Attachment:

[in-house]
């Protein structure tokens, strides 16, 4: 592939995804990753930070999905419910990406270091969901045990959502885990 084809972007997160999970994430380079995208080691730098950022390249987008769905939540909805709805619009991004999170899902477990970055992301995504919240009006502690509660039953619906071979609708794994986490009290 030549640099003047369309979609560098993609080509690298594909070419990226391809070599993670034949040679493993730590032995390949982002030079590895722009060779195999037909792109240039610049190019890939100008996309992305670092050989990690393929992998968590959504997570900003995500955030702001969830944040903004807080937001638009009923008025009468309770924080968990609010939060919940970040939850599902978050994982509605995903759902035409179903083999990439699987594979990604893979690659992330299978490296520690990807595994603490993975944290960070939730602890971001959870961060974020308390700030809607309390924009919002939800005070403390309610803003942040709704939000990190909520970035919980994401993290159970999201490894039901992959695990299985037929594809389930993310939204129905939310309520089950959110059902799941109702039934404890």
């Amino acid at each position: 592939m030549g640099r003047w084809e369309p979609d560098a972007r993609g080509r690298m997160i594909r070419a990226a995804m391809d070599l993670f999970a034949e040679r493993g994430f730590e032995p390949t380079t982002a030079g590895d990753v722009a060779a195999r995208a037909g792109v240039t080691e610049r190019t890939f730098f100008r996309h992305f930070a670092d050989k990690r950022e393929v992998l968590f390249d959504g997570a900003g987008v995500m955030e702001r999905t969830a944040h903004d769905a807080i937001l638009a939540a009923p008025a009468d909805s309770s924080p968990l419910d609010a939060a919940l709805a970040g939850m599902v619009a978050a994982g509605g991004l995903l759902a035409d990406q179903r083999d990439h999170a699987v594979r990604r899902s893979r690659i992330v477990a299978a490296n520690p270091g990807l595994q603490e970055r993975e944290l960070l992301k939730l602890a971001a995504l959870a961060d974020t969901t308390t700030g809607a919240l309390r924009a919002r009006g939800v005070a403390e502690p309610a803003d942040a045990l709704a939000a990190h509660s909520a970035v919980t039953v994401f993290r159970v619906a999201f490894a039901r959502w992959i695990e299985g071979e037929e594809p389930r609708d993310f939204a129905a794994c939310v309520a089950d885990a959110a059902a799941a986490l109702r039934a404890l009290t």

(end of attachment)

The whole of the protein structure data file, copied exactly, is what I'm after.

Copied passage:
[in-house]
């Protein structure tokens, strides 16, 4: 592939995804990753930070999905419910990406270091969901045990959502885990 084809972007997160999970994430380079995208080691730098950022390249987008769905939540909805709805619009991004999170899902477990970055992301995504919240009006502690509660039953619906071979609708794994986490009290 030549640099003047369309979609560098993609080509690298594909070419990226391809070599993670034949040679493993730590032995390949982002030079590895722009060779195999037909792109240039610049190019890939100008996309992305670092050989990690393929992998968590959504997570900003995500955030702001969830944040903004807080937001638009009923008025009468309770924080968990609010939060919940970040939850599902978050994982509605995903759902035409179903083999990439699987594979990604893979690659992330299978490296520690990807595994603490993975944290960070939730602890971001959870961060974020308390700030809607309390924009919002939800005070403390309610803003942040709704939000990190909520970035919980994401993290159970999201490894039901992959695990299985037929594809389930993310939204129905939310309520089950959110059902799941109702039934404890």
């Amino acid at each position: 592939m030549g640099r003047w084809e369309p979609d560098a972007r993609g080509r690298m997160i594909r070419a990226a995804m391809d070599l993670f999970a034949e040679r493993g994430f730590e032995p390949t380079t982002a030079g590895d990753v722009a060779a195999r995208a037909g792109v240039t080691e610049r190019t890939f730098f100008r996309h992305f930070a670092d050989k990690r950022e393929v992998l968590f390249d959504g997570a900003g987008v995500m955030e702001r999905t969830a944040h903004d769905a807080i937001l638009a939540a009923p008025a009468d909805s309770s924080p968990l419910d609010a939060a919940l709805a970040g939850m599902v619009a978050a994982g509605g991004l995903l759902a035409d990406q179903r083999d990439h999170a699987v594979r990604r899902s893979r690659i992330v477990a299978a490296n520690p270091g990807l595994q603490e970055r993975e944290l960070l992301k939730l602890a971001a995504l959870a961060d974020t969901t308390t700030g809607a919240l309390r924009a919002r009006g939800v005070a403390e502690p309610a803003d942040a045990l709704a939000a990190h509660s909520a970035v919980t039953v994401f993290r159970v619906a999201f490894a039901r959502w992959i695990e299985g071979e037929e594809p389930r609708d993310f939204a129905a794994c939310v309520a089950d885990a959110a059902a799941a986490l109702r039934a404890l009290t």